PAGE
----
Emerging-Market Currencies: Why Contagion Is a False Diagnosis


Over the past several months, commentators and investors have repeatedly expressed concerns that a currency crisis in one or two emerging-market (EM) economies would more broadly infect other EM economies. These worries have roots in the “Asian flu” of 1997 and the Russian default crisis of 1998, where an initial debt crisis revealed similar structural weaknesses across other EM economies, causing a chain of market collapses seemingly leading from a “patient zero” country to its contaminated cohorts. 

While EM countries have reformed themselves dramatically since the late ’90s, diversifying their economies and solidifying their balance sheets, investor sentiment hasn’t evolved. People who should know better still reflexively cry contagion whenever any single emerging market is afflicted by a currency crisis, despite the lack of such a chain-linking episode in the past 20 years. We saw this dynamic play out earlier this year with the events in Turkey and Argentina. Both were eyed as the start of a contagion despite a shocking lack of commonality between these two countries, let alone among other countries experiencing negative currency returns.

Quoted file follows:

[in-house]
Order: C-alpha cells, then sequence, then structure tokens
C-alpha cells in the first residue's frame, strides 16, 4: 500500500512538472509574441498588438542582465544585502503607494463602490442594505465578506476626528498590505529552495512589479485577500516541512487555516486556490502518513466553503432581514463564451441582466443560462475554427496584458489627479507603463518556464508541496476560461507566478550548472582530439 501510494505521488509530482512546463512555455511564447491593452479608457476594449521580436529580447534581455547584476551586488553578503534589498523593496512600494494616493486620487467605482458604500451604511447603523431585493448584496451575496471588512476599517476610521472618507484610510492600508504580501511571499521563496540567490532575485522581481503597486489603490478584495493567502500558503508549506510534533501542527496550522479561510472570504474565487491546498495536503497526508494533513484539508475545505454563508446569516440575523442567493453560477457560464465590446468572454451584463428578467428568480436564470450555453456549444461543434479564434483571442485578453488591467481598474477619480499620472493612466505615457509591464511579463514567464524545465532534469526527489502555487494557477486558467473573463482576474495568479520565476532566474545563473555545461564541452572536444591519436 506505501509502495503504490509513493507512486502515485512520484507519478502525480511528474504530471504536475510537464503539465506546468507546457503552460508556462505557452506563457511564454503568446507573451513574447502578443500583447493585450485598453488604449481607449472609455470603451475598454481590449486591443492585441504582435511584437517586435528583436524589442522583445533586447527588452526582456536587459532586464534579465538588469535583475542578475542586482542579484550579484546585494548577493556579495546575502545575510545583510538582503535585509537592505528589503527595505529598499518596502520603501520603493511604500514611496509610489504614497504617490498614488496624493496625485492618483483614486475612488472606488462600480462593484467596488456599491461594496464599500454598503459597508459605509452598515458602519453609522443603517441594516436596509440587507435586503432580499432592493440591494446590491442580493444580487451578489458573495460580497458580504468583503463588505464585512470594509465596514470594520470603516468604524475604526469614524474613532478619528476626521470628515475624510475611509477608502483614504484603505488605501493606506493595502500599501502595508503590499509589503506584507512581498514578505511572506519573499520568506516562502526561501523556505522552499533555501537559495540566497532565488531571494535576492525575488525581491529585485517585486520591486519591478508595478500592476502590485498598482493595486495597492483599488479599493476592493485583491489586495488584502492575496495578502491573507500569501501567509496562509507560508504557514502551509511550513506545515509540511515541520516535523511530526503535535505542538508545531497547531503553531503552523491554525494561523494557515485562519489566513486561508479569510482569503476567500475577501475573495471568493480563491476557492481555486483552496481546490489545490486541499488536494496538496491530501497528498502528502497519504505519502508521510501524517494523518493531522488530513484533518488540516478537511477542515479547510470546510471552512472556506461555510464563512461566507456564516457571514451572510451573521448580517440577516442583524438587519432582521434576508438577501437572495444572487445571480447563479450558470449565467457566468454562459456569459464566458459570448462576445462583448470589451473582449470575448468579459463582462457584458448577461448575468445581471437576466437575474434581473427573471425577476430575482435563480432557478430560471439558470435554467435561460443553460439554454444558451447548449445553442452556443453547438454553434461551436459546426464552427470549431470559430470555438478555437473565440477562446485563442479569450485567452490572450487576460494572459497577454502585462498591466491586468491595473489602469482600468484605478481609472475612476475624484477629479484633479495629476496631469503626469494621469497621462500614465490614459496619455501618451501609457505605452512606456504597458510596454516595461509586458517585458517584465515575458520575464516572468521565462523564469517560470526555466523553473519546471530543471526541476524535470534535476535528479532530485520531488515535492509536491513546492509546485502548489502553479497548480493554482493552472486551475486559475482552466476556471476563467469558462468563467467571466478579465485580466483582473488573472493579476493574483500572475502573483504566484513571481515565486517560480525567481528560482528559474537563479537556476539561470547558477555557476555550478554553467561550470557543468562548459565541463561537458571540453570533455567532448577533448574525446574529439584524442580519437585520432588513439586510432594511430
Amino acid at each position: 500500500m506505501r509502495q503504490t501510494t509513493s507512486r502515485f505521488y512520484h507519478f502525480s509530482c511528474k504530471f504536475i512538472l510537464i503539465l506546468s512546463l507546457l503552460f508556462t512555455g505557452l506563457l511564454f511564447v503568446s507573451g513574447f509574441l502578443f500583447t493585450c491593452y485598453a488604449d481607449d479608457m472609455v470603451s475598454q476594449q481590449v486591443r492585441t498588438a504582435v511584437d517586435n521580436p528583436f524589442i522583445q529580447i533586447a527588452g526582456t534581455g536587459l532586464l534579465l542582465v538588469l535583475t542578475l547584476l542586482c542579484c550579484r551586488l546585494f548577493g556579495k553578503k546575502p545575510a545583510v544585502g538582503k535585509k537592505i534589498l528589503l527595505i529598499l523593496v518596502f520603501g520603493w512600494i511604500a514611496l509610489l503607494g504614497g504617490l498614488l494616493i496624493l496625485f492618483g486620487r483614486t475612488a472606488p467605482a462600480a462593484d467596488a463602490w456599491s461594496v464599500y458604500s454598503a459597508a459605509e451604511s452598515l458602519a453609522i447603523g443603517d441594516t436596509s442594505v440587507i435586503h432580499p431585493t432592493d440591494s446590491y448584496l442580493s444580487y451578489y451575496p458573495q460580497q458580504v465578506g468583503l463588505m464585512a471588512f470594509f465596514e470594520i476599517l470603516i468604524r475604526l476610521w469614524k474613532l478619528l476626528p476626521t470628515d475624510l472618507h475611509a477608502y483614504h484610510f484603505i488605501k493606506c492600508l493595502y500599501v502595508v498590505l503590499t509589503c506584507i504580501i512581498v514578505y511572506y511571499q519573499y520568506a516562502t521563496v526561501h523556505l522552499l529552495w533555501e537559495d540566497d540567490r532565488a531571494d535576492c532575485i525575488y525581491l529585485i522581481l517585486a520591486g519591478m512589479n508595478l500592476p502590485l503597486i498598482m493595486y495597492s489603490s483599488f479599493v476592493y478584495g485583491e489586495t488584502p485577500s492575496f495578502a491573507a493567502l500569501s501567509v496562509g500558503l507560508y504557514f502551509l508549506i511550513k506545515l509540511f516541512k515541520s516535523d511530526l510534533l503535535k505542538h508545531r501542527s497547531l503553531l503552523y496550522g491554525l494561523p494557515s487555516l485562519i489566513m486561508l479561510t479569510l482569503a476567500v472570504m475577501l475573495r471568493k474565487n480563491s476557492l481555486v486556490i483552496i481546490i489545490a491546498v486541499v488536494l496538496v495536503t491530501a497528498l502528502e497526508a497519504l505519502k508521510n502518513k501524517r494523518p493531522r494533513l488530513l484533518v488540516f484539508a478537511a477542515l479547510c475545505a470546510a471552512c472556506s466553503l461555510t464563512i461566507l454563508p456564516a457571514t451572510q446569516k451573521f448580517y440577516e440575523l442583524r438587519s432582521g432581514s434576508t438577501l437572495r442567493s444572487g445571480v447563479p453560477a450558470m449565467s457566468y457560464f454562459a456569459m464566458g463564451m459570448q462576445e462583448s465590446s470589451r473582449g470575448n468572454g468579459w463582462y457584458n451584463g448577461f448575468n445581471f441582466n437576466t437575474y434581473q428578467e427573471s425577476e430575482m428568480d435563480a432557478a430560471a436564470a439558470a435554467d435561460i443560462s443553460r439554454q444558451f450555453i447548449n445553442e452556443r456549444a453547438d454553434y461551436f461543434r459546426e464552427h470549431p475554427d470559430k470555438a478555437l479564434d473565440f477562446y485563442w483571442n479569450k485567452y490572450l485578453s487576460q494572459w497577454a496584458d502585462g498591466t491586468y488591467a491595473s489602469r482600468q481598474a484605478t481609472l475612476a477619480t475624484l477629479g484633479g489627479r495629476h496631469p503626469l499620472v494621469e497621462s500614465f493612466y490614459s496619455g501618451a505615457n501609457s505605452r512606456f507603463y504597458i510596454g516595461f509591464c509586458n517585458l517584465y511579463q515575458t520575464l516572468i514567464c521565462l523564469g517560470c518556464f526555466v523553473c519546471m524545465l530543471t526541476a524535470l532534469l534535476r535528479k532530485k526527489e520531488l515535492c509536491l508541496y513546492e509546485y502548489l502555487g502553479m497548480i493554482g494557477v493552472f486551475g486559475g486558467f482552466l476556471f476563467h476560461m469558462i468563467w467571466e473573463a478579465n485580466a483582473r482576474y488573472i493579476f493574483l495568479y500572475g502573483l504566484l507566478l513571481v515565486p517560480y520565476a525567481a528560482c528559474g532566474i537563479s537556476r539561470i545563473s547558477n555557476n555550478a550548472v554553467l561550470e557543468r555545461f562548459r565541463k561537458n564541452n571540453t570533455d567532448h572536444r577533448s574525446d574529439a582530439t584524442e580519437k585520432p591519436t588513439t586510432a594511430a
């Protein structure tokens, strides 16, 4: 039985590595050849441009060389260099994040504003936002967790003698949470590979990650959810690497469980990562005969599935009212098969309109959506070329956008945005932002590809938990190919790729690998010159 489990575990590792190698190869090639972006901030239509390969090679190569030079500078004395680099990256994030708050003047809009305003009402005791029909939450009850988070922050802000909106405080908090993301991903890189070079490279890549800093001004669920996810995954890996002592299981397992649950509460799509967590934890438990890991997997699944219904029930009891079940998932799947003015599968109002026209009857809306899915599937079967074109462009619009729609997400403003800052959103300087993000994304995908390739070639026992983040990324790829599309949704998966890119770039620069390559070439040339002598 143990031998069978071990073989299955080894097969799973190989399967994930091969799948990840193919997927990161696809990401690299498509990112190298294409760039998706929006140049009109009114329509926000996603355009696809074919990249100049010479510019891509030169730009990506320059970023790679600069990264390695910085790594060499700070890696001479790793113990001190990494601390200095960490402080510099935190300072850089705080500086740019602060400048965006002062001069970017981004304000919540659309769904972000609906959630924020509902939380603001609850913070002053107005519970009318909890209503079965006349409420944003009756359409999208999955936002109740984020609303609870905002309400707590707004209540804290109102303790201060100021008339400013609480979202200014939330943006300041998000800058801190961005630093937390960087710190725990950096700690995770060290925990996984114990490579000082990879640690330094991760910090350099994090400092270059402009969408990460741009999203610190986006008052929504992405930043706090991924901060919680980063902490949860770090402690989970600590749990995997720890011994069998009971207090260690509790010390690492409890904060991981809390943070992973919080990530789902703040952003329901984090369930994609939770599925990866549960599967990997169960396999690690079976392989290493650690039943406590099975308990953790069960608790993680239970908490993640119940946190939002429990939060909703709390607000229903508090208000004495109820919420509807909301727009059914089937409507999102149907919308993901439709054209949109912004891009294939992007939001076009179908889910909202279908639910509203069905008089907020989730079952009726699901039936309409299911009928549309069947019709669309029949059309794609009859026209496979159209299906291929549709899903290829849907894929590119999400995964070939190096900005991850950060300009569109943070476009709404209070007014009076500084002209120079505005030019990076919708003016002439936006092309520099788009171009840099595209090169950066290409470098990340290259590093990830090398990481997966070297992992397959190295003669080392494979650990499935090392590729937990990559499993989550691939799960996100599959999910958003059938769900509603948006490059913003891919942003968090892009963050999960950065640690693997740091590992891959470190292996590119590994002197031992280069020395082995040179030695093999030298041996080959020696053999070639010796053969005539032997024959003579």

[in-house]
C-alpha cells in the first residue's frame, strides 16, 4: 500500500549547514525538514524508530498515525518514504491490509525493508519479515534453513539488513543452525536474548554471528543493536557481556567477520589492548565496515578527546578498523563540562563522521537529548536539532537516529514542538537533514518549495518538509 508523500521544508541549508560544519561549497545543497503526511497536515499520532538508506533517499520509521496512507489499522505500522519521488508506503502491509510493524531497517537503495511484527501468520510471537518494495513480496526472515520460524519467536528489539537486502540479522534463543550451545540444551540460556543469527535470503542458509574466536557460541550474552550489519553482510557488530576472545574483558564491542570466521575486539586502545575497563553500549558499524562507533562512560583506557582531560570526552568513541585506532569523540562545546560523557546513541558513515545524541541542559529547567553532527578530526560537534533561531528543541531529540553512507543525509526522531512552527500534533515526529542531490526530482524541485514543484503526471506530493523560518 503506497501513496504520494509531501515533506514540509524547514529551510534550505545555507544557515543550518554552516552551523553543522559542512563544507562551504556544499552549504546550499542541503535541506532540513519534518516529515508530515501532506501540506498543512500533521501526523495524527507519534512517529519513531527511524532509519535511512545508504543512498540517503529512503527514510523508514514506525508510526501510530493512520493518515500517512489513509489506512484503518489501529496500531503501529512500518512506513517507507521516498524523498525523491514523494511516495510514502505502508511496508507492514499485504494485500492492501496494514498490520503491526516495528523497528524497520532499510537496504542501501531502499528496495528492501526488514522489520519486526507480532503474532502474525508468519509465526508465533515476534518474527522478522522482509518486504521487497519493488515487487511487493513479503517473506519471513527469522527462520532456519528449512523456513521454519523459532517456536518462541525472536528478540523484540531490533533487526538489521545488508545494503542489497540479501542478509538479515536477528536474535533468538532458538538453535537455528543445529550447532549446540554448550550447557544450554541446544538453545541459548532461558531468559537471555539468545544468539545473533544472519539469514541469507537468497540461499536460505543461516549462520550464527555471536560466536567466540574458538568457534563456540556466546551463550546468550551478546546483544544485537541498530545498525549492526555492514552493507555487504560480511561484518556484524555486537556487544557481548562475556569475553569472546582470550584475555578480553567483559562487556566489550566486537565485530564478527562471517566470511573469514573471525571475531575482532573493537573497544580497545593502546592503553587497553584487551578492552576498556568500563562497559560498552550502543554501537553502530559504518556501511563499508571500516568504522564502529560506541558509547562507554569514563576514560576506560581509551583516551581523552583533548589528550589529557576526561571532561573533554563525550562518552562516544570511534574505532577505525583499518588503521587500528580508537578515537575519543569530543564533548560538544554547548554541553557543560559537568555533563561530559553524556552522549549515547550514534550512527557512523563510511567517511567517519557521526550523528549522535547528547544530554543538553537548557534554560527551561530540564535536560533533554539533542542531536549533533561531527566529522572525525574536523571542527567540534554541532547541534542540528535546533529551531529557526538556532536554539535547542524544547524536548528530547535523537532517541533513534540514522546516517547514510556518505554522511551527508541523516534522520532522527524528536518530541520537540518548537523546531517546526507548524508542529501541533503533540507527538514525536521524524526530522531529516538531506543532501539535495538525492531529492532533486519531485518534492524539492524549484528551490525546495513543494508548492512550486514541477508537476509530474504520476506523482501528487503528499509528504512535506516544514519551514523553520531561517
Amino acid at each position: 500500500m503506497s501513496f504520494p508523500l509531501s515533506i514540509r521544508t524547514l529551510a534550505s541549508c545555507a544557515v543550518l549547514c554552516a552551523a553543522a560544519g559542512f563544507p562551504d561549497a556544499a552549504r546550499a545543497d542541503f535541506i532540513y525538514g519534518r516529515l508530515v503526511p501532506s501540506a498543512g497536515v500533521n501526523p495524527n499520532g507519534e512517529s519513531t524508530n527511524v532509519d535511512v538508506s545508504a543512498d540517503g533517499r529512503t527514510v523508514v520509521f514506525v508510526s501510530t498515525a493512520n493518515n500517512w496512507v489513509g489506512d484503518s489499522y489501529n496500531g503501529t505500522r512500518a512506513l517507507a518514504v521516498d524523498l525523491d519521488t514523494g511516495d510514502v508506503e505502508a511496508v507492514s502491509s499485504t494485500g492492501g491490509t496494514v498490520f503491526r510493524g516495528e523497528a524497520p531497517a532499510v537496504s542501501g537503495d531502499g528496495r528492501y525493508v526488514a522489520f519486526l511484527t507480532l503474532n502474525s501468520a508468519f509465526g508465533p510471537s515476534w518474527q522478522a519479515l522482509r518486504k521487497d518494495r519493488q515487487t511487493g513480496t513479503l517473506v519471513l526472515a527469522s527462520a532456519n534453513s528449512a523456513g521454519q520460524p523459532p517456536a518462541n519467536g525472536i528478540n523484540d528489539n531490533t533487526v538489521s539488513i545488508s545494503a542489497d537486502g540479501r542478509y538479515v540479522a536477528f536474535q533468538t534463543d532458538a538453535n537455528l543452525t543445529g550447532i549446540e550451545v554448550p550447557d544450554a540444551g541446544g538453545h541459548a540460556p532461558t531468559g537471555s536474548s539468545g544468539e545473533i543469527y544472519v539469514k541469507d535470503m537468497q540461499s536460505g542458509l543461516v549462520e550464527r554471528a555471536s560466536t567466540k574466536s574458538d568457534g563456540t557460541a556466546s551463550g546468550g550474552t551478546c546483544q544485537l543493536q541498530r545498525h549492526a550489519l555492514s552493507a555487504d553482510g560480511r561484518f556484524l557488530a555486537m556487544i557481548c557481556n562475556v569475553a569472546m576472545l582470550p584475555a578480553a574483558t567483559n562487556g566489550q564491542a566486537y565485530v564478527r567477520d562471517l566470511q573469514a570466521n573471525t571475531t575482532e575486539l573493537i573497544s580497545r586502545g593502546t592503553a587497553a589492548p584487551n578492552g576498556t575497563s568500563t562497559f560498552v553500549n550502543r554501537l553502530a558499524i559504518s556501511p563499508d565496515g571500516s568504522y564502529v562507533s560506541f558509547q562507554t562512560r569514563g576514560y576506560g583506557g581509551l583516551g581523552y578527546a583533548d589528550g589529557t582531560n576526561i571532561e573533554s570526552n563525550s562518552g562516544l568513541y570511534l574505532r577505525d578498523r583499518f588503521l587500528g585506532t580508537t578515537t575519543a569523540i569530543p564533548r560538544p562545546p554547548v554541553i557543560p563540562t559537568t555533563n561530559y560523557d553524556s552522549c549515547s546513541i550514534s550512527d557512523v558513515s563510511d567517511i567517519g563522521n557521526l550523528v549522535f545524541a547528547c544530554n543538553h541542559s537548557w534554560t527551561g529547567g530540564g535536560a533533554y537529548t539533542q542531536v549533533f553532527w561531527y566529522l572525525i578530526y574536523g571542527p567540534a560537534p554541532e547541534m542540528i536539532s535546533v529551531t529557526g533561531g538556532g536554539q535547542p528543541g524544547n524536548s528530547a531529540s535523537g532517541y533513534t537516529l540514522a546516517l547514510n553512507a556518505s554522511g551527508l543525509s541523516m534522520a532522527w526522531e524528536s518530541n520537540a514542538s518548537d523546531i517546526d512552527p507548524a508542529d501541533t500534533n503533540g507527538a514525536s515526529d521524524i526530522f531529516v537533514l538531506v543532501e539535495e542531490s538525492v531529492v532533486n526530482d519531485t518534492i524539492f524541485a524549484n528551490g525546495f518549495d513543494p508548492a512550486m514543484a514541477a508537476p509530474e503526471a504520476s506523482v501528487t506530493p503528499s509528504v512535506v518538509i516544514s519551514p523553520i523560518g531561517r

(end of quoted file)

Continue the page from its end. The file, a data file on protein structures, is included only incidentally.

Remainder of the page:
So does that mean the only thing we have to fear is fear of EM contagion itself? To help answer this question, let’s first take a quick look at some facts surrounding the Turkey and Argentina crises.

Turkey and Argentina

These two economies were the focus of much consternation throughout Q2 and Q3 as the Turkish lira and the Argentine peso plummeted, decimating the value of equity and bond investments when viewed in US dollar terms. As investor losses mounted, commentators used charts like the one below to sound the alarm that the risk of contagion was high in the emerging markets.

Year-to-date currency returns vs. US dollar as of 9/11/2018

Contagion Chart 

Source: Bloomberg

But this was somewhat questionable from the start. The gap between the returns of the first four currencies and the bottom two is pretty dramatic, hardly supporting the notion that all six currencies were distressed. That said, both Argentina and Turkey were experiencing a classic crisis of confidence among investors regarding their currency losses.